After external anatomy we delved into internal anatomy.  The children wrote labels for each part of the fish to use for the dissection and we compared salmon body parts to humans.  Fascinating!  Do you know what a swim bladder is? We do now!

The day of the big salmon dissection we invited A's family over for a BBQ.  L's daddy did the dissecting the all the children were right in there.  They labelled all of the parts and then went through the organs one by one.  Our fish turned out to be a female and had tons of eggs!

It was such a wonderful hands on learning experience for everyone and the best part is that we ate the rest of the salmon for dinner!
Up next salmon scales, eggs and so much more.....

Wednesday, 17 September 2014

First weeks of Homeschool

Well homeschooling for us has "officially" started and I had no idea how busy we would be!!  September seems to be absolutely crazy busy with activities, beautiful weather, playdates and relatives visiting.

We are still managing to do tons of amazing things though.  Here is a summary of our first few weeks of homeschooling.

I haven't had a chance to take too many pictures as we have been so focussed.  We have been working on basic math facts and counting money.  L and I have a school store and we each take turns being shop keeper.  L is now adding up two items and giving change.  This has really helped her confidence with numbers.  We have also been measuring perimeter and area of objects with non standard measurement.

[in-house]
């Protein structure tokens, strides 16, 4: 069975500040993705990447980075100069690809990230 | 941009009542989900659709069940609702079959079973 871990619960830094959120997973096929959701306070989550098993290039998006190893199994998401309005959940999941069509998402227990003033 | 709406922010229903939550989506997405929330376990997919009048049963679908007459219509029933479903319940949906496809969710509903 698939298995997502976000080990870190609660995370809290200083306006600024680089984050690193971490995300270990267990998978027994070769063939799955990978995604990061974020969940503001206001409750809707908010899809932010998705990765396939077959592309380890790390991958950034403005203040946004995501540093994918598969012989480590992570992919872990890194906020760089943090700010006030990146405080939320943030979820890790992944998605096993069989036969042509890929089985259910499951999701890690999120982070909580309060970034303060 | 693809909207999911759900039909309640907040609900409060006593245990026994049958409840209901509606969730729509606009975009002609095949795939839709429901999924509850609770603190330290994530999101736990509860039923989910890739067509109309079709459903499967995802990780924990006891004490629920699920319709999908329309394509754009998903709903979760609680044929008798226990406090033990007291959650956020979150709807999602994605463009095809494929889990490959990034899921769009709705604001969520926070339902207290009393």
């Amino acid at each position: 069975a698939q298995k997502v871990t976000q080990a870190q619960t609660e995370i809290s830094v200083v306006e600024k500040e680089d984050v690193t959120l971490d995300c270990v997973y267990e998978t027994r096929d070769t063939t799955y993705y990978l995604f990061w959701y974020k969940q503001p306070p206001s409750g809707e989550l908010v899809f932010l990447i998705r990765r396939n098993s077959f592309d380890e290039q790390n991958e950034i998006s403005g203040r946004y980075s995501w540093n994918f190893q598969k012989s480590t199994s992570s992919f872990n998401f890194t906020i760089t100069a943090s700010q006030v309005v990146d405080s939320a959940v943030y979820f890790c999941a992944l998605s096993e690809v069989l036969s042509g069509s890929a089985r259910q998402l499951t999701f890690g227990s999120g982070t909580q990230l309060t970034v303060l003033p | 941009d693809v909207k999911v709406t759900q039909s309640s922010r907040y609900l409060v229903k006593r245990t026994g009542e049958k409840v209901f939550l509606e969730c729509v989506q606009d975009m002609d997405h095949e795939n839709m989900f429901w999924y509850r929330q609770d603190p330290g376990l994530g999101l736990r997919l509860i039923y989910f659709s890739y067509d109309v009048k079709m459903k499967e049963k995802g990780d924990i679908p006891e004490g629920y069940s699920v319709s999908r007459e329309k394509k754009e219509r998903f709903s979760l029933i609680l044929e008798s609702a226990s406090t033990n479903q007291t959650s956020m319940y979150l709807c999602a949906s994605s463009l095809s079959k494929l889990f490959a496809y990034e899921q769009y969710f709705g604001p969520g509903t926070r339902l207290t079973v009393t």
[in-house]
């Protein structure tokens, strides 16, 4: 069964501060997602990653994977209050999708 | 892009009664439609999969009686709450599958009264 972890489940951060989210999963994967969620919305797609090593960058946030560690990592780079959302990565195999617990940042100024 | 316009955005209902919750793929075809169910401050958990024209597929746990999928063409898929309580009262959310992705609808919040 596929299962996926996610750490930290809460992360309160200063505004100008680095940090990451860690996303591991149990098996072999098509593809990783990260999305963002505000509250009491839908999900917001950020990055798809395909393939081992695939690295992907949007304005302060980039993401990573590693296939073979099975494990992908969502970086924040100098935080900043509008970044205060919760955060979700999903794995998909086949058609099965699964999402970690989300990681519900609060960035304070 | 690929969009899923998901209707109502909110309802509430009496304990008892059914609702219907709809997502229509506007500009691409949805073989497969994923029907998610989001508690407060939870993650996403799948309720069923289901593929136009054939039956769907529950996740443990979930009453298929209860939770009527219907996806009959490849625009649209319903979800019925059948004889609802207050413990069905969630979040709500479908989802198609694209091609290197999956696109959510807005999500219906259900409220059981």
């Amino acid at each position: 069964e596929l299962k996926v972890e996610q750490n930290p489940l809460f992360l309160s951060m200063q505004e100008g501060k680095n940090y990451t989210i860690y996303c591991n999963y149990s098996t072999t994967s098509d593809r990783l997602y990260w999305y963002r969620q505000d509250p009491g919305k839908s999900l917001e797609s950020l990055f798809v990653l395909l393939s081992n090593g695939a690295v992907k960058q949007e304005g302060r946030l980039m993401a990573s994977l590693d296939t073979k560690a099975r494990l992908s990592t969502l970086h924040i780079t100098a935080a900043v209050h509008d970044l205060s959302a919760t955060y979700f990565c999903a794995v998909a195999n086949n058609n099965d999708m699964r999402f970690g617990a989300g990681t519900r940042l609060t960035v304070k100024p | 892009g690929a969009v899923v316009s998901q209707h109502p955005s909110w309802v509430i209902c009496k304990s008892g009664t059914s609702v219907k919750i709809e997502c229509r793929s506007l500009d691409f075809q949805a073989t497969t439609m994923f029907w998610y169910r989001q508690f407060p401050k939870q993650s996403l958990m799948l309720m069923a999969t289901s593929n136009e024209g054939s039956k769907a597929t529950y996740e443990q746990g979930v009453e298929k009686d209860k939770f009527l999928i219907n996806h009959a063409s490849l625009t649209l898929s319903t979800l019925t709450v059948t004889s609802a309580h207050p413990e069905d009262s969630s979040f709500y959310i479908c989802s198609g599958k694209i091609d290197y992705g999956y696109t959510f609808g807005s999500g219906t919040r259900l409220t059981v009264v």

We recently listened to the book The Rescuers by Margery Sharp and Lina completed her first book report on it.  She absolutely loved doing this and is looking forward to doing another.

The beauty of homeschool is you can throw all plans out the window if something more exciting comes up.  On one of our morning walks we came across a perfectly intact dead dragonfly.  What excitement!! We brought it home and spent the morning studying it.  I printed off the dragonfly booklet and a part labelling booklet for L from Montessori Print Shop.  L studied each part of the dragonfly first with the magnifying glass and then with the microscope.  Once she'd learned all of the parts she made up her own booklet.

The weather here has been absolutely gorgeous so we having been taking full advantage in the afternoons.  One afternoon last week we took a picnic and headed up to Mount Washington.  Sooo beautiful.  L and I took the opportunity to do some nature journaling.

This Koi fish painting was a fun effective art project.  We followed the tutorial from Art Projects for Kids.

We are slowly finding our groove and both thoroughly enjoying our time together.  These are just a few of the things we've done.  I'll be posting about the other projects in separate posts.